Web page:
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What Are Probate Assets and What Happens To Them When I Die?

As you learn more about estate planning, you’ll likely come across the terms “probate assets” and “non-probate assets.” If you are new to the world of estate planning, these may be unfamiliar to you. Learn more about probate, probate assets, and why it may be in your best interest to keep your assets out of probate.

What are probate assets?

Probate assets are those that must go through the probate process after your death. The probate process ensures the validity of the will, makes sure that debts are paid off and distributes remaining assets to beneficiaries. If there is no will, the probate process ensures that the decedent’s assets follow the laws of intestate succession. Assets subject to probate include:

  • Homes, vacation homes, cars, boats, and other tangible goods (if they are the sole owner; if they are owned jointly with another party, they may avoid probate)
  • Checking accounts
  • Savings accounts
  • Stocks
  • Business shares

Assets that may not go through probate include:

  • Property owned jointly with another party; when this occurs, the decedent’s share may pass to the joint owner after their death
  • Bank accounts and insurance policies with beneficiary designations
  • Property in a trust

How are assets distributed after my death?

Assets that have transfer-on-death designations can generally be transferred as soon as the entity holding the property receives proof of your death. Those that go through probate may take far longer to be distributed. Probate court must complete the probate process before assets are distributed according to your written wishes.

What is the probate process in California?

The probate process follows these steps:

  • The named executor begins the probate process by filing paperwork with the court. If there is no will, a family member must begin the process and ask to be named as administrator of the estate.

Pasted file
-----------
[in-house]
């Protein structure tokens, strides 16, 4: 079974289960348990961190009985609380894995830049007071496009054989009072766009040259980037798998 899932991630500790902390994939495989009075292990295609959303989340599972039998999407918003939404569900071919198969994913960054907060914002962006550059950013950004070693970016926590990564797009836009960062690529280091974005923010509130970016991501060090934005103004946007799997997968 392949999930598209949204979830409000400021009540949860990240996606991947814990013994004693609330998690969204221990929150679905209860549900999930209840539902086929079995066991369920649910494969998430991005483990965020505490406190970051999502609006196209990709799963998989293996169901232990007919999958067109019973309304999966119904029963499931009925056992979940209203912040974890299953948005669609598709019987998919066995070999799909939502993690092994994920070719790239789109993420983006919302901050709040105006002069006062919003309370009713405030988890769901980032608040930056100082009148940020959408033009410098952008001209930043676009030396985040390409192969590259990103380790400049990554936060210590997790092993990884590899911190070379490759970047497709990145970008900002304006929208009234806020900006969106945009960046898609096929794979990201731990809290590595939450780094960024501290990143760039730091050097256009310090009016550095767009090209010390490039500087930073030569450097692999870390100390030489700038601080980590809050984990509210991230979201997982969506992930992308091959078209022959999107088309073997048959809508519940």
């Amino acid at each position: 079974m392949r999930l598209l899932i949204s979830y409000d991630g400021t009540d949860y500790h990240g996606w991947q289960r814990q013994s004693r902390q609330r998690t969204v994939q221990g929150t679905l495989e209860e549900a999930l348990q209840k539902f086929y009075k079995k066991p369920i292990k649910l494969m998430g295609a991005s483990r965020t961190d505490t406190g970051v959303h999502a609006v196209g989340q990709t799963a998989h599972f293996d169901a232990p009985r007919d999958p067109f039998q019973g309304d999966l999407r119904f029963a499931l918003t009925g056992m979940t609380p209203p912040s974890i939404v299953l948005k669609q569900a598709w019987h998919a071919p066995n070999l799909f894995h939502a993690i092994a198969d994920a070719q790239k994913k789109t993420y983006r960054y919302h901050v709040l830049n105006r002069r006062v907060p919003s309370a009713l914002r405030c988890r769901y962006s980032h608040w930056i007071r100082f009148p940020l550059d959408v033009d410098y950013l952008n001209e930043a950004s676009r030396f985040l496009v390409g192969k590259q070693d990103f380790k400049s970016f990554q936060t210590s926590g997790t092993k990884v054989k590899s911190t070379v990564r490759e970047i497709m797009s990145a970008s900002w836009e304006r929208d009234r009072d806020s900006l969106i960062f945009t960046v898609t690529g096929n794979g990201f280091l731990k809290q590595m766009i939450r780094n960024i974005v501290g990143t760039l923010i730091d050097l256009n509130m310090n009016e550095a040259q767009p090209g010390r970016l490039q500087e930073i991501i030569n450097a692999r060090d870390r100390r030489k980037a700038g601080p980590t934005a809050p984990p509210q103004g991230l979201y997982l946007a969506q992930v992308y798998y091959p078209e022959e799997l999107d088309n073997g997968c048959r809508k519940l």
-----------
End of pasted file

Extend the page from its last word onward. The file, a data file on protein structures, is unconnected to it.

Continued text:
• The executor files the Petition for Probate and pays the filing fee.
  • The court gives the executor permission to manage estate assets.
  • The executor inventories the decedent’s assets and sets up a system to manage the assets; this includes paying the mortgage and paying other bills that keep the assets’ value.
  • The executor must get a taxpayer ID for the estate and open a bank account for the estate.
  • Throughout the following months or years, the executor must maintain and protect the assets. This includes filing taxes and repairing damage caused to assets.
  • Within four months, creditors must file their claims against the estate.
  • Bills and taxes are paid from the estate.
  • The court closes the estate at the executor’s request. After fees are paid, the executor distributes the remaining assets.

How can I avoid probate?

Obviously, you want to help your family as much as possible, and that means avoiding probate. The executor of the estate could spend six months to a year managing your estate if everything has to go through probate, which is challenging when they are also trying to handle the emotional aspects of a loved one’s death.

One of the easiest ways to avoid probate is to transfer assets to a trust. Assets held in a trust do not go through probate since they are owned by the trust and not by the person who created the trust. Management of the trust passes to a trustee upon the creator’s death, allowing for quick and efficient handling of assets. As an added benefit, this process is much more private than probate. Probate documents are public record.

Find Out How Gullotta Law Group Can Help You

Whether you have found yourself as the executor of someone’s estate and you’re not sure how to move forward with the probate process or you want to plan your estate so your loved ones can avoid probate, we are here to help. Schedule your appointment now or call us at 707-938-7234 to get started.

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